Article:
BEING THERE: REAL VIRTUES ACCRUING FROM A COMBINATION OF THE TRADITIONAL AND THE ELECTRONIC
"Thanks in large part to developing technologies, users can now communicate and interact with one another in real time," profiting from "solid opportunities for authentic language use among native and non-native speakers on an unprecedented scale," CALL Chorus editor Jim Duber has noted (2001). Indeed, interaction is an entailment of communication, to the extent that language students will learn best when they are surrounded by "a continuous circulation of information" of the kind proposed by Sagna (2001), in his call for businesses, governments, and educational institutions worldwide to share competencies and data bases to the benefit of all wherever and whenever they may wish to take advantage of that sharing.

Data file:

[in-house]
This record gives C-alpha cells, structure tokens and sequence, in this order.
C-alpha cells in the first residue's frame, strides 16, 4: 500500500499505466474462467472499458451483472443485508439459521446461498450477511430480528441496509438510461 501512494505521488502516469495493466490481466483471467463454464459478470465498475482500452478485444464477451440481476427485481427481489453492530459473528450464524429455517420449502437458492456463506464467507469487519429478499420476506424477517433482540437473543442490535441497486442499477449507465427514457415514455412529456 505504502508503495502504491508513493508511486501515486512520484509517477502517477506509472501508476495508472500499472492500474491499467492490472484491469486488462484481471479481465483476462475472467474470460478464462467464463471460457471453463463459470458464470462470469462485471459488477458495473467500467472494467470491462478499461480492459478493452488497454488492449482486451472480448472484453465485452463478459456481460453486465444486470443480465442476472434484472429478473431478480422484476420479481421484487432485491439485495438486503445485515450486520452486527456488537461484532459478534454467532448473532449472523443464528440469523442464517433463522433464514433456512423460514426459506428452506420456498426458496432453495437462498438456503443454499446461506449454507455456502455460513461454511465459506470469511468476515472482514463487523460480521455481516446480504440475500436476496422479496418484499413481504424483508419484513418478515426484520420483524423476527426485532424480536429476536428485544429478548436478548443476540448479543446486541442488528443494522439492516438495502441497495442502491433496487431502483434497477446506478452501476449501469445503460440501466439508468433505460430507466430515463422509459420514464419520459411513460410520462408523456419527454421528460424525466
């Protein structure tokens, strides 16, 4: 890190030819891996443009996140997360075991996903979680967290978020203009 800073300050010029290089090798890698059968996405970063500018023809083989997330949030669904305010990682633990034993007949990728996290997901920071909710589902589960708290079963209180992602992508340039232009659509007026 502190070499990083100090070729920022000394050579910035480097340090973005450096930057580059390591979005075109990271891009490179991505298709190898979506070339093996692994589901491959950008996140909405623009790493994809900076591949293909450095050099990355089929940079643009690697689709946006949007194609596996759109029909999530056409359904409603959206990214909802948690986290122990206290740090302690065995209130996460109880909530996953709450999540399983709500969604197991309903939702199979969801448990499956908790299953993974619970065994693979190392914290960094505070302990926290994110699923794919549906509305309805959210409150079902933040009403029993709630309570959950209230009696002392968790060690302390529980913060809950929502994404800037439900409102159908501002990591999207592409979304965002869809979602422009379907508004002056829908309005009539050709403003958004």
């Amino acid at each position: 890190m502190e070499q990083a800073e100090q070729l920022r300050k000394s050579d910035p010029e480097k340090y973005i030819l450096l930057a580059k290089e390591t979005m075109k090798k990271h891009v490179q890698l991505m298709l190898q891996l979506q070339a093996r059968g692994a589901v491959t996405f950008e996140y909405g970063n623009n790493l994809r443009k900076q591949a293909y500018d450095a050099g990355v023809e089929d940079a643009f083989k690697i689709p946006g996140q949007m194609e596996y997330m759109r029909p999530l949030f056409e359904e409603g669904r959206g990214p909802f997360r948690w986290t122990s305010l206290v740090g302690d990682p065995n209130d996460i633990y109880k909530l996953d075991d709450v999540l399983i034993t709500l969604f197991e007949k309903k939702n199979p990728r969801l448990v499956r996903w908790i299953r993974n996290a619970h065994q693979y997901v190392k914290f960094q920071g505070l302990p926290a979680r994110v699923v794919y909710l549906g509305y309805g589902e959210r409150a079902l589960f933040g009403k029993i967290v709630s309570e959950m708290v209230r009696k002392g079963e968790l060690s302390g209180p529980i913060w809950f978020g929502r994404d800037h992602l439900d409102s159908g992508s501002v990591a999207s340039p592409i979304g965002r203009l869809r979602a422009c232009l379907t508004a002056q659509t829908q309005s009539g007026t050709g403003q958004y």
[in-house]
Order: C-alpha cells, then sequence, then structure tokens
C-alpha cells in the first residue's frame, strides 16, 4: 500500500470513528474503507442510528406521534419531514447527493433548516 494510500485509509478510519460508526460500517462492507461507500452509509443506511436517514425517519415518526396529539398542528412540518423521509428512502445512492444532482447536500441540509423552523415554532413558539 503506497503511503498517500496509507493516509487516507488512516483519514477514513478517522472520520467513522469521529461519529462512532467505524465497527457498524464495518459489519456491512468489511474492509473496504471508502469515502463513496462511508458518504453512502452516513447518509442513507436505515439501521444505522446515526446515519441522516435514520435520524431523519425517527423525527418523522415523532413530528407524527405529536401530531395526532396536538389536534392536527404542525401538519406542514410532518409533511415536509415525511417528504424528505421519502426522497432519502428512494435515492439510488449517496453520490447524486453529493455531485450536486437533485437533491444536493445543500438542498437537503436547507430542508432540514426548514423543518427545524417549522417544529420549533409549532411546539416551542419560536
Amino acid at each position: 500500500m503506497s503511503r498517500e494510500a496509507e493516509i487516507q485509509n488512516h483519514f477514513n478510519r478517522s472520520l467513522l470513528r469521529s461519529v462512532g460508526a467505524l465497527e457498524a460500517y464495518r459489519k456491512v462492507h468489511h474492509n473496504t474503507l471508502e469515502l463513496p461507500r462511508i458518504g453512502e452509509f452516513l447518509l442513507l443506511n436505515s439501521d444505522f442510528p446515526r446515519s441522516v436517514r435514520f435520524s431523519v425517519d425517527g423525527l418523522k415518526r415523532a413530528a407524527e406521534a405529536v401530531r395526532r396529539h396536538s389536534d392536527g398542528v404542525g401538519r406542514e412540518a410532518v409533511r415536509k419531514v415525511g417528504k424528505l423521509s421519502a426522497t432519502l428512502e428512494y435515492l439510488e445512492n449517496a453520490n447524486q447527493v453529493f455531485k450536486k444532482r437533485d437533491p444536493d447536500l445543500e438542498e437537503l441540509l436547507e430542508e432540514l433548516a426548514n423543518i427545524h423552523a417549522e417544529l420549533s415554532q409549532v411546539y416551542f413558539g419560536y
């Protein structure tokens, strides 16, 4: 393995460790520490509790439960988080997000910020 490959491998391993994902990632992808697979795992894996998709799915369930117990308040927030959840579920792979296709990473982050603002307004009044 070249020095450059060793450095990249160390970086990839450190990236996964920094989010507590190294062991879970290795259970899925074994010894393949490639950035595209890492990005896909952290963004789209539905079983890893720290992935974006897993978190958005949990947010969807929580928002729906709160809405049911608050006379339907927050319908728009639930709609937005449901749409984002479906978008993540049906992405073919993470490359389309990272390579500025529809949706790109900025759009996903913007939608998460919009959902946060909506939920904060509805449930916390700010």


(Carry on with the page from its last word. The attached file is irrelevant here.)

Coastline Community College, in Fountain Valley, California, has for nearly ten years been offering one- and two-credit-unit online courses in French language fluency development that permit learners to profit from the kind of continuous, comprehensive opportunities to join the international flow of information and ideas that Sagna suggests as most valuable to those who would apprehend not just language and literature but the culture, politics, and economics coloring those means of expression. Unlike traditional students, these Coastliners may enter their course Website and profit from its resources, they may do online quizzes, and they may send e-mail in a "continuous", non- "time-bound" way online; their materials are always available. Ranging in age from 16 to 86 and exhibiting computer skills from "no-tech" to "high-tech", these students proceed at their own pace, zipping through assignments quickly or waiting until confidence and comfort with their new language (L2) to develop; they are given no "due dates" or required times or places to make a "live" presence. Neither are these learners "place-bound"; they need no hard, rectilinear building in which to congregate for their course, and there is no single place where they are told wisdom is housed. They may surf into Djibouti, Burkina Faso, and Côte d'Ivoire, into Polynesia, Corsica, Guadeloupe, and Canada, finding that the 'Net is the sole source of news in Haiti, for instance, and that it is a place for banter and excitement, as well as sociopolitical argumentation, in Senegal. They may profit from the Canadian granddictionnaire.com or from Hachette's "Grand Dictionnaire de la Francophonie", from WebEncyclo, Le Grevisse, or even the University of Texas Austin's Computer-Assisted Language courses for word definitions and linguistic advice available at the click of the mouse, wherever that mouse might be and whenever the student may wish to click. Indeed, students are urged to click links, hyperlinks, and portals online in favor of traditional texts, dictionaries, or grammar references that they may have available in their home or institutional libraries. Most of these electronic resources have been collected/culled for them by their instructor directly from francophone data banks.